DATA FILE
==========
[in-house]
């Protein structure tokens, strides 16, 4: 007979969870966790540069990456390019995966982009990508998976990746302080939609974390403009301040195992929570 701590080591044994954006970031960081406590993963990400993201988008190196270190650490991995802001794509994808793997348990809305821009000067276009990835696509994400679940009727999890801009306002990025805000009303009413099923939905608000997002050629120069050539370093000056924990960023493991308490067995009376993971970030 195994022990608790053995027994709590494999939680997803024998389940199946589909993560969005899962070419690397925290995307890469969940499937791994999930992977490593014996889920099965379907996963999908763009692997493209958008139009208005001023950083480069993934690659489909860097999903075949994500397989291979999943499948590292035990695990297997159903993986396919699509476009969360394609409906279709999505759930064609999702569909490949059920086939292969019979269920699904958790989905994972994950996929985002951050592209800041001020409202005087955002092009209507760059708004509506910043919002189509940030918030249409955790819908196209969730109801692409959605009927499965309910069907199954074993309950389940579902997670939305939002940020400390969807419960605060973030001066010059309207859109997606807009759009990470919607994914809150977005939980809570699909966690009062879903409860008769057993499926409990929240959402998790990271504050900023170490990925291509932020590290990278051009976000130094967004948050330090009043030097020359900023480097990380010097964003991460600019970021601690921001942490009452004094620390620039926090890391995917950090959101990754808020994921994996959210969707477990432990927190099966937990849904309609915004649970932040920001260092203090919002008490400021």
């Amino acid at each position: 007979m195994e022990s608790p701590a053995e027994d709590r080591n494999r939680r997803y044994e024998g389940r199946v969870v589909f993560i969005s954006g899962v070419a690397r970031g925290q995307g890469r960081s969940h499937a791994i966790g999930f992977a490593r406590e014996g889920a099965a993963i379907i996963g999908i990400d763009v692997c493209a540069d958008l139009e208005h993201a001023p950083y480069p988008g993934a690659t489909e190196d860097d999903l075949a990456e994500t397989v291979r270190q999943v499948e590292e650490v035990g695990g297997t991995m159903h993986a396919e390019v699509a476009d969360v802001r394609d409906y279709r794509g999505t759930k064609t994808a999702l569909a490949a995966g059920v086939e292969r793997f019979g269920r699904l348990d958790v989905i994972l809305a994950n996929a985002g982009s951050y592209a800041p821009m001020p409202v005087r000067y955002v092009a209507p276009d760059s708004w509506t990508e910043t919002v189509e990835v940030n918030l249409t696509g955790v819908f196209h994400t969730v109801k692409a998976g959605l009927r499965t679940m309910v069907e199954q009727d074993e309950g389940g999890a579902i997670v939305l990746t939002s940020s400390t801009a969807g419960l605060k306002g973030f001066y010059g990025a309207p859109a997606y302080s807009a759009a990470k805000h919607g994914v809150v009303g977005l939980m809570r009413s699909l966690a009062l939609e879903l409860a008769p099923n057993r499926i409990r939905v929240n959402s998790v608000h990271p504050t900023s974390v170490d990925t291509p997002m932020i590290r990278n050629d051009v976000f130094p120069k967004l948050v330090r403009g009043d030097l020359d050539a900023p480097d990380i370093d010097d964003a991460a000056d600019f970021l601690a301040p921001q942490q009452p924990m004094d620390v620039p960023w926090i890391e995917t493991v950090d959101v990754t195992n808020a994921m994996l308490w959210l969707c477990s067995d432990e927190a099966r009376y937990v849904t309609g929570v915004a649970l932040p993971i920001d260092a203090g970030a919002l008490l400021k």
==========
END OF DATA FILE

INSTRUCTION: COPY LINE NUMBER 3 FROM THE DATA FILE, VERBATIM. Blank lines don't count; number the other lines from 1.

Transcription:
């Amino acid at each position: 007979m195994e022990s608790p701590a053995e027994d709590r080591n494999r939680r997803y044994e024998g389940r199946v969870v589909f993560i969005s954006g899962v070419a690397r970031g925290q995307g890469r960081s969940h499937a791994i966790g999930f992977a490593r406590e014996g889920a099965a993963i379907i996963g999908i990400d763009v692997c493209a540069d958008l139009e208005h993201a001023p950083y480069p988008g993934a690659t489909e190196d860097d999903l075949a990456e994500t397989v291979r270190q999943v499948e590292e650490v035990g695990g297997t991995m159903h993986a396919e390019v699509a476009d969360v802001r394609d409906y279709r794509g999505t759930k064609t994808a999702l569909a490949a995966g059920v086939e292969r793997f019979g269920r699904l348990d958790v989905i994972l809305a994950n996929a985002g982009s951050y592209a800041p821009m001020p409202v005087r000067y955002v092009a209507p276009d760059s708004w509506t990508e910043t919002v189509e990835v940030n918030l249409t696509g955790v819908f196209h994400t969730v109801k692409a998976g959605l009927r499965t679940m309910v069907e199954q009727d074993e309950g389940g999890a579902i997670v939305l990746t939002s940020s400390t801009a969807g419960l605060k306002g973030f001066y010059g990025a309207p859109a997606y302080s807009a759009a990470k805000h919607g994914v809150v009303g977005l939980m809570r009413s699909l966690a009062l939609e879903l409860a008769p099923n057993r499926i409990r939905v929240n959402s998790v608000h990271p504050t900023s974390v170490d990925t291509p997002m932020i590290r990278n050629d051009v976000f130094p120069k967004l948050v330090r403009g009043d030097l020359d050539a900023p480097d990380i370093d010097d964003a991460a000056d600019f970021l601690a301040p921001q942490q009452p924990m004094d620390v620039p960023w926090i890391e995917t493991v950090d959101v990754t195992n808020a994921m994996l308490w959210l969707c477990s067995d432990e927190a099966r009376y937990v849904t309609g929570v915004a649970l932040p993971i920001d260092a203090g970030a919002l008490l400021k």